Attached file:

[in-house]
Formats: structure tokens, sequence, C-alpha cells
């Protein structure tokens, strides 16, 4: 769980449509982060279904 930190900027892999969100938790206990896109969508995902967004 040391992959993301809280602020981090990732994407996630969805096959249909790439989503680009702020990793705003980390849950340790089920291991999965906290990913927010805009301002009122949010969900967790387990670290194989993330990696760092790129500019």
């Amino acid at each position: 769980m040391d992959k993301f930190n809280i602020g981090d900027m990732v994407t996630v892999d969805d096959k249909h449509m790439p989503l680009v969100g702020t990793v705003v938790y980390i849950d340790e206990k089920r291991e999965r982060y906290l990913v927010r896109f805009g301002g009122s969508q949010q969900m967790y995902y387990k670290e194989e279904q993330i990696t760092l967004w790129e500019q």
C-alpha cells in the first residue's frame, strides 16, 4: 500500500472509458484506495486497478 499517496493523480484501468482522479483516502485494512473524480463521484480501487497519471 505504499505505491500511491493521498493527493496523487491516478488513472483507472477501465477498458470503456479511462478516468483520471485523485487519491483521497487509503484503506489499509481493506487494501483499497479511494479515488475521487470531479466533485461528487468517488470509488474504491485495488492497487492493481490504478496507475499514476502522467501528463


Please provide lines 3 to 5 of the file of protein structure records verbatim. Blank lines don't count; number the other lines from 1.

């Protein structure tokens, strides 16, 4: 769980449509982060279904 930190900027892999969100938790206990896109969508995902967004 040391992959993301809280602020981090990732994407996630969805096959249909790439989503680009702020990793705003980390849950340790089920291991999965906290990913927010805009301002009122949010969900967790387990670290194989993330990696760092790129500019």
């Amino acid at each position: 769980m040391d992959k993301f930190n809280i602020g981090d900027m990732v994407t996630v892999d969805d096959k249909h449509m790439p989503l680009v969100g702020t990793v705003v938790y980390i849950d340790e206990k089920r291991e999965r982060y906290l990913v927010r896109f805009g301002g009122s969508q949010q969900m967790y995902y387990k670290e194989e279904q993330i990696t760092l967004w790129e500019q």
C-alpha cells in the first residue's frame, strides 16, 4: 500500500472509458484506495486497478 499517496493523480484501468482522479483516502485494512473524480463521484480501487497519471 505504499505505491500511491493521498493527493496523487491516478488513472483507472477501465477498458470503456479511462478516468483520471485523485487519491483521497487509503484503506489499509481493506487494501483499497479511494479515488475521487470531479466533485461528487468517488470509488474504491485495488492497487492493481490504478496507475499514476502522467501528463